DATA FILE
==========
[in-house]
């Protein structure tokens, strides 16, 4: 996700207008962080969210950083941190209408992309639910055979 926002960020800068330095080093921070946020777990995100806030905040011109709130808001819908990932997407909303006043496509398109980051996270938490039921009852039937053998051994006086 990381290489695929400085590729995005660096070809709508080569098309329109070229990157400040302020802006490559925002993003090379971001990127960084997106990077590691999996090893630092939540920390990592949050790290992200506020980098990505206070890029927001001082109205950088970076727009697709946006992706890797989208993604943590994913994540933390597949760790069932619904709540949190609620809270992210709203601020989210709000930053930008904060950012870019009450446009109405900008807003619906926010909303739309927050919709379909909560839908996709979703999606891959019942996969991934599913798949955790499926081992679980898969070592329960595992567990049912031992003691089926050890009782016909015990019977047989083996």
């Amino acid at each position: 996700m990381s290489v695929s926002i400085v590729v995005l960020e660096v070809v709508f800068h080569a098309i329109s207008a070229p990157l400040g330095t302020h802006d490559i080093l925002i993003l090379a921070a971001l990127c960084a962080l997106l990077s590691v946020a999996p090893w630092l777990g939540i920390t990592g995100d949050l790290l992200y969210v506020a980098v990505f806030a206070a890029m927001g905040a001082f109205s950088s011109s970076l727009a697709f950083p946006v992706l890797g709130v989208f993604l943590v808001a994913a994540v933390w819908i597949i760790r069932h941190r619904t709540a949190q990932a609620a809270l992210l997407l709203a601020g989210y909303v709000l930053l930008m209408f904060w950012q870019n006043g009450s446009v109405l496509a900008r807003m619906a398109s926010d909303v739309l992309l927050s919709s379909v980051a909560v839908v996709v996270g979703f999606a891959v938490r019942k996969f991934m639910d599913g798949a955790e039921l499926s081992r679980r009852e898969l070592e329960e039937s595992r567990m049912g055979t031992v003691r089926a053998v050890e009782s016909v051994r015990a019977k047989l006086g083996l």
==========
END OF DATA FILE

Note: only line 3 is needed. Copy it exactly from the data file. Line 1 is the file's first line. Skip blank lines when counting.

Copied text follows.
């Amino acid at each position: 996700m990381s290489v695929s926002i400085v590729v995005l960020e660096v070809v709508f800068h080569a098309i329109s207008a070229p990157l400040g330095t302020h802006d490559i080093l925002i993003l090379a921070a971001l990127c960084a962080l997106l990077s590691v946020a999996p090893w630092l777990g939540i920390t990592g995100d949050l790290l992200y969210v506020a980098v990505f806030a206070a890029m927001g905040a001082f109205s950088s011109s970076l727009a697709f950083p946006v992706l890797g709130v989208f993604l943590v808001a994913a994540v933390w819908i597949i760790r069932h941190r619904t709540a949190q990932a609620a809270l992210l997407l709203a601020g989210y909303v709000l930053l930008m209408f904060w950012q870019n006043g009450s446009v109405l496509a900008r807003m619906a398109s926010d909303v739309l992309l927050s919709s379909v980051a909560v839908v996709v996270g979703f999606a891959v938490r019942k996969f991934m639910d599913g798949a955790e039921l499926s081992r679980r009852e898969l070592e329960e039937s595992r567990m049912g055979t031992v003691r089926a053998v050890e009782s016909v051994r015990a019977k047989l006086g083996l």